Is there a Druidic ethics, or a sort of “deontological” behavior that allows the Priest’s behavior to be distinguished as good, just, lawful, compared to behaviors deemed unjust, illicit, inconvenient or bad according to an ideal behavioral model?
In my nearly thirty-year journey in the world of Spirituality, I have often come across social ethics, understood as that sort of deontological behaviour, with magicians, Shamans and priests also from other lands. It is on this terrain that the Good-Evil dualism appears.
In the North African traditions and likewise in the North European ones, the dual concept of Evil-Good does not exist in an absolute sense, but simply every deity, and therefore every attitude of the Priest, often has a dual aspect, depending on the paths and objectives they pursue those who cultivate it. In older societies, which we erroneously call “primitive”, the idea of “behavior” based on a philosophical-ethical vision does not exist. Thus the Priest, and therefore also the Druid, should intervene directly on what generates pain in the life of the individual, trying to favor his own Clan even to the detriment of others.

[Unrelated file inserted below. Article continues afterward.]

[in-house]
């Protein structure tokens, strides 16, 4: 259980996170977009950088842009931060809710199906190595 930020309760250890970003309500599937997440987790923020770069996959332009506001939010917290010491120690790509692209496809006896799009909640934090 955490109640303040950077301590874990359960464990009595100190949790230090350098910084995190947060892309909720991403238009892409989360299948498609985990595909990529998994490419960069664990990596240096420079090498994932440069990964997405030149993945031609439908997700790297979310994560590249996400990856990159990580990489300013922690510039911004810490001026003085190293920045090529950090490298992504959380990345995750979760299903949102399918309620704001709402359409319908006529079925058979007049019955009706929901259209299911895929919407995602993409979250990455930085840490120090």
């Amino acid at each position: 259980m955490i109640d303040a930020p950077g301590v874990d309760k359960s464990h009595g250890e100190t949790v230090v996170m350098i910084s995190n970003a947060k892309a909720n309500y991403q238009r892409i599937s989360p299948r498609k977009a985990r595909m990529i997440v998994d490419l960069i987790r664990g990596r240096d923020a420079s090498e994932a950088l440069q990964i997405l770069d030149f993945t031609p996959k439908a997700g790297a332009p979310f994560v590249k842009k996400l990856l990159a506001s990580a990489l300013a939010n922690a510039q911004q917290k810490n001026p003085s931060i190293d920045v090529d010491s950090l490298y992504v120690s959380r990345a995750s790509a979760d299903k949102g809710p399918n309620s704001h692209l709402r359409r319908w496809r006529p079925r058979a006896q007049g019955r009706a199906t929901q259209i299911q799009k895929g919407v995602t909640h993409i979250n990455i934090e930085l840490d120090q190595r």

We know well how the individual and the community absolutely shun suffering. Hunger, disease, physical and emotional, are absolutely to be avoided by the individual and the community. After all, in all pagan cultures they came from evil Spirits and energies which therefore had to be fought and removed by the Priests.
Thus the task of the Priest and the Druid was to ensure the removal of suffering from the Community through more or less complex and not always “ethical” rituals.